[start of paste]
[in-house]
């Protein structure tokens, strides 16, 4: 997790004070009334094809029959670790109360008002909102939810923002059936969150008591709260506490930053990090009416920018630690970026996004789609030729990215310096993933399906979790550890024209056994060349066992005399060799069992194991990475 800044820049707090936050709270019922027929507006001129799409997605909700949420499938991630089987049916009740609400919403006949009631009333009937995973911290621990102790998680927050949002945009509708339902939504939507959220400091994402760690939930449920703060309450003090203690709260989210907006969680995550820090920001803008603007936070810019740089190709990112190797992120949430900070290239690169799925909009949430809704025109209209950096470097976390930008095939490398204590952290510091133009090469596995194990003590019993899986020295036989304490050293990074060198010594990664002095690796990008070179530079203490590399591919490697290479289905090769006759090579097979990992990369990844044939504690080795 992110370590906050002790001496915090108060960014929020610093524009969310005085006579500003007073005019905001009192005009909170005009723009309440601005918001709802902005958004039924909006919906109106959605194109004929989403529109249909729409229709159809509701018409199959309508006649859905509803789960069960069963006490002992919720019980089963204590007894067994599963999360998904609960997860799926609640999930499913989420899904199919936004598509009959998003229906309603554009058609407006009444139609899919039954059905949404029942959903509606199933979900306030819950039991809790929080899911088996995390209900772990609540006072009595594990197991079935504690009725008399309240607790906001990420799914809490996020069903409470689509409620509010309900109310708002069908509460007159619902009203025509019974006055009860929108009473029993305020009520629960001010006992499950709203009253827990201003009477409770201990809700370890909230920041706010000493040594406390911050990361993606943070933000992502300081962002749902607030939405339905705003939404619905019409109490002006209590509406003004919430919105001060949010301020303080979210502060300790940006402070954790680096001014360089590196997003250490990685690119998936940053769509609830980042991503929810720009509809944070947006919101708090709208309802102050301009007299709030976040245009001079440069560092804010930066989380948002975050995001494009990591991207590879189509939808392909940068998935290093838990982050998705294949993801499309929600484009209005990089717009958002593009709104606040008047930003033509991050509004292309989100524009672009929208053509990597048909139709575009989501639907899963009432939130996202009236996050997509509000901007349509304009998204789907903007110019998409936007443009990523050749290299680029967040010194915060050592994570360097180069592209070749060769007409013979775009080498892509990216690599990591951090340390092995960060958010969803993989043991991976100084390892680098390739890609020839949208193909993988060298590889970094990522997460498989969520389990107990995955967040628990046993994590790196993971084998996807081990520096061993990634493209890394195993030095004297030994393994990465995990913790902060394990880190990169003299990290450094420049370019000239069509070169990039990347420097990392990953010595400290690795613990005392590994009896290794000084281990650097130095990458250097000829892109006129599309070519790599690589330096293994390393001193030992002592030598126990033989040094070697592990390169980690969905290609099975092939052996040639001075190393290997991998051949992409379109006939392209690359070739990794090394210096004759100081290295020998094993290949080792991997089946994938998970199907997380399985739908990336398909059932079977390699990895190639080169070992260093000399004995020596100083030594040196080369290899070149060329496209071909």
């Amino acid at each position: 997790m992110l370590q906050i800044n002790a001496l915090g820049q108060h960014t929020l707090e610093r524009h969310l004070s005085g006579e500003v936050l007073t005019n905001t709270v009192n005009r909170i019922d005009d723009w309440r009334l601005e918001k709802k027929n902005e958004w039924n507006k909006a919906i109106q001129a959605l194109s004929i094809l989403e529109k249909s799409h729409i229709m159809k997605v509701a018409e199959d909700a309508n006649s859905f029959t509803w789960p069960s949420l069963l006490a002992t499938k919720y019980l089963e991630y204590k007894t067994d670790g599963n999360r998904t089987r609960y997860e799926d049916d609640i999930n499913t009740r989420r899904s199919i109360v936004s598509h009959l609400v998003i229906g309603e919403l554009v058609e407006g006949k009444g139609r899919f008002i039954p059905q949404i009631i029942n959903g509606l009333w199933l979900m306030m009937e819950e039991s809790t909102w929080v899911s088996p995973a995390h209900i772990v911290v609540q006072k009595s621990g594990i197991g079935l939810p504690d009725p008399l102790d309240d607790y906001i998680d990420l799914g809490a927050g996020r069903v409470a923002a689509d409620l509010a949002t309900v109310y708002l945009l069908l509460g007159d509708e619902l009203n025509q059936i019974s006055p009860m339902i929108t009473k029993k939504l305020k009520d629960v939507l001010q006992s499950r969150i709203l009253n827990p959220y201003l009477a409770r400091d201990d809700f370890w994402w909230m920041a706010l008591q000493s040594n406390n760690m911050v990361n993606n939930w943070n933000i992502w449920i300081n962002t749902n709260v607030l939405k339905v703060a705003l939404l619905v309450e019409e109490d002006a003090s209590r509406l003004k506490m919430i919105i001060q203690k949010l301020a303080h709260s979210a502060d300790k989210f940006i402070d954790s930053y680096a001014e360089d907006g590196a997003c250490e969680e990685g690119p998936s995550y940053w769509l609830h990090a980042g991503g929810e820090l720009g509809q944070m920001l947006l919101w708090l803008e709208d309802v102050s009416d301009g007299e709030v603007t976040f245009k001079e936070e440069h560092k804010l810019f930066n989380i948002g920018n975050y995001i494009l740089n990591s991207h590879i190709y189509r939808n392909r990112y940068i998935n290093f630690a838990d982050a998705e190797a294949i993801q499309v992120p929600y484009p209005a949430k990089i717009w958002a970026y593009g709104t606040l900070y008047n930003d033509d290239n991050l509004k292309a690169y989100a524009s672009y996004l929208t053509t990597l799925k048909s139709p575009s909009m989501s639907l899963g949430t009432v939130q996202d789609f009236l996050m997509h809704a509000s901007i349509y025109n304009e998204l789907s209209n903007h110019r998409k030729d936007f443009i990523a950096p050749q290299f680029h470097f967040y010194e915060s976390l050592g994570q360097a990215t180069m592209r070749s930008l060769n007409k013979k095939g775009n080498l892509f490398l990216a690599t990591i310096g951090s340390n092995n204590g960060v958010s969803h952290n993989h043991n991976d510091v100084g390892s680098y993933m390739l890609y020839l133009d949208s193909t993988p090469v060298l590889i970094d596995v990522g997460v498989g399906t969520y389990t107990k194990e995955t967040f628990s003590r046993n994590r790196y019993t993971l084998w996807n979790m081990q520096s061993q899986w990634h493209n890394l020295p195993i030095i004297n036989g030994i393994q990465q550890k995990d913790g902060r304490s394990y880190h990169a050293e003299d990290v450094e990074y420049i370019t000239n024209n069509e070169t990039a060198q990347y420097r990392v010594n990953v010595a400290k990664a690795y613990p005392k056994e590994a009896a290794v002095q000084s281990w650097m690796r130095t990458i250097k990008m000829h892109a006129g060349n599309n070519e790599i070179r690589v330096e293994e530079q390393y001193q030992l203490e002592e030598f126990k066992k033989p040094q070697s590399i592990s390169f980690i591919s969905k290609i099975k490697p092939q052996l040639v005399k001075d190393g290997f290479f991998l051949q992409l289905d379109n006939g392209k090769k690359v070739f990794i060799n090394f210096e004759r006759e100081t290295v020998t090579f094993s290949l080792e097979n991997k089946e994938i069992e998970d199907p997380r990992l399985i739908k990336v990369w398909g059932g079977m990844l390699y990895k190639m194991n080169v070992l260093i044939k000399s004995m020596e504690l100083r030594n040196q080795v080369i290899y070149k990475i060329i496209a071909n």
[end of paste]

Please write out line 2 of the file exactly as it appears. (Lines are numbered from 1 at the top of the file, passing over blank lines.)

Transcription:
């Protein structure tokens, strides 16, 4: 997790004070009334094809029959670790109360008002909102939810923002059936969150008591709260506490930053990090009416920018630690970026996004789609030729990215310096993933399906979790550890024209056994060349066992005399060799069992194991990475 800044820049707090936050709270019922027929507006001129799409997605909700949420499938991630089987049916009740609400919403006949009631009333009937995973911290621990102790998680927050949002945009509708339902939504939507959220400091994402760690939930449920703060309450003090203690709260989210907006969680995550820090920001803008603007936070810019740089190709990112190797992120949430900070290239690169799925909009949430809704025109209209950096470097976390930008095939490398204590952290510091133009090469596995194990003590019993899986020295036989304490050293990074060198010594990664002095690796990008070179530079203490590399591919490697290479289905090769006759090579097979990992990369990844044939504690080795 992110370590906050002790001496915090108060960014929020610093524009969310005085006579500003007073005019905001009192005009909170005009723009309440601005918001709802902005958004039924909006919906109106959605194109004929989403529109249909729409229709159809509701018409199959309508006649859905509803789960069960069963006490002992919720019980089963204590007894067994599963999360998904609960997860799926609640999930499913989420899904199919936004598509009959998003229906309603554009058609407006009444139609899919039954059905949404029942959903509606199933979900306030819950039991809790929080899911088996995390209900772990609540006072009595594990197991079935504690009725008399309240607790906001990420799914809490996020069903409470689509409620509010309900109310708002069908509460007159619902009203025509019974006055009860929108009473029993305020009520629960001010006992499950709203009253827990201003009477409770201990809700370890909230920041706010000493040594406390911050990361993606943070933000992502300081962002749902607030939405339905705003939404619905019409109490002006209590509406003004919430919105001060949010301020303080979210502060300790940006402070954790680096001014360089590196997003250490990685690119998936940053769509609830980042991503929810720009509809944070947006919101708090709208309802102050301009007299709030976040245009001079440069560092804010930066989380948002975050995001494009990591991207590879189509939808392909940068998935290093838990982050998705294949993801499309929600484009209005990089717009958002593009709104606040008047930003033509991050509004292309989100524009672009929208053509990597048909139709575009989501639907899963009432939130996202009236996050997509509000901007349509304009998204789907903007110019998409936007443009990523050749290299680029967040010194915060050592994570360097180069592209070749060769007409013979775009080498892509990216690599990591951090340390092995960060958010969803993989043991991976100084390892680098390739890609020839949208193909993988060298590889970094990522997460498989969520389990107990995955967040628990046993994590790196993971084998996807081990520096061993990634493209890394195993030095004297030994393994990465995990913790902060394990880190990169003299990290450094420049370019000239069509070169990039990347420097990392990953010595400290690795613990005392590994009896290794000084281990650097130095990458250097000829892109006129599309070519790599690589330096293994390393001193030992002592030598126990033989040094070697592990390169980690969905290609099975092939052996040639001075190393290997991998051949992409379109006939392209690359070739990794090394210096004759100081290295020998094993290949080792991997089946994938998970199907997380399985739908990336398909059932079977390699990895190639080169070992260093000399004995020596100083030594040196080369290899070149060329496209071909």